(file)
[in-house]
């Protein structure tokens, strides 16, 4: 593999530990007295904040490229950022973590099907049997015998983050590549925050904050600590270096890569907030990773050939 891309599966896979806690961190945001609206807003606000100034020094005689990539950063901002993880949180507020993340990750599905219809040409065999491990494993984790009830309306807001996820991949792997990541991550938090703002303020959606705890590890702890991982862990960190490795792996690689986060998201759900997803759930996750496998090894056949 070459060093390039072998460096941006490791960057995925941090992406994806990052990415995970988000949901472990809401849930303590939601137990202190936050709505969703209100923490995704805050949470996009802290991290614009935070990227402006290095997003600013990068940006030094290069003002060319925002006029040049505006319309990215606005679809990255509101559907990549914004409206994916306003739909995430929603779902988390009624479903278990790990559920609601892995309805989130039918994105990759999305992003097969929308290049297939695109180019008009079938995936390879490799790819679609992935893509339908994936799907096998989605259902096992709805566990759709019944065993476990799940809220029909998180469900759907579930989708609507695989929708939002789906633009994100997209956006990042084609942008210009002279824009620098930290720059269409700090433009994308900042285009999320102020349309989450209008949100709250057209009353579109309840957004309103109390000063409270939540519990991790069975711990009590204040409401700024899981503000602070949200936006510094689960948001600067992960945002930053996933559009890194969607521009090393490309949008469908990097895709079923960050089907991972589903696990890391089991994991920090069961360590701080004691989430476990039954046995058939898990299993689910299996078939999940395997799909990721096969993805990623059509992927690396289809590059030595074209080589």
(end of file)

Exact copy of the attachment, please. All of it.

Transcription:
[in-house]
């Protein structure tokens, strides 16, 4: 593999530990007295904040490229950022973590099907049997015998983050590549925050904050600590270096890569907030990773050939 891309599966896979806690961190945001609206807003606000100034020094005689990539950063901002993880949180507020993340990750599905219809040409065999491990494993984790009830309306807001996820991949792997990541991550938090703002303020959606705890590890702890991982862990960190490795792996690689986060998201759900997803759930996750496998090894056949 070459060093390039072998460096941006490791960057995925941090992406994806990052990415995970988000949901472990809401849930303590939601137990202190936050709505969703209100923490995704805050949470996009802290991290614009935070990227402006290095997003600013990068940006030094290069003002060319925002006029040049505006319309990215606005679809990255509101559907990549914004409206994916306003739909995430929603779902988390009624479903278990790990559920609601892995309805989130039918994105990759999305992003097969929308290049297939695109180019008009079938995936390879490799790819679609992935893509339908994936799907096998989605259902096992709805566990759709019944065993476990799940809220029909998180469900759907579930989708609507695989929708939002789906633009994100997209956006990042084609942008210009002279824009620098930290720059269409700090433009994308900042285009999320102020349309989450209008949100709250057209009353579109309840957004309103109390000063409270939540519990991790069975711990009590204040409401700024899981503000602070949200936006510094689960948001600067992960945002930053996933559009890194969607521009090393490309949008469908990097895709079923960050089907991972589903696990890391089991994991920090069961360590701080004691989430476990039954046995058939898990299993689910299996078939999940395997799909990721096969993805990623059509992927690396289809590059030595074209080589």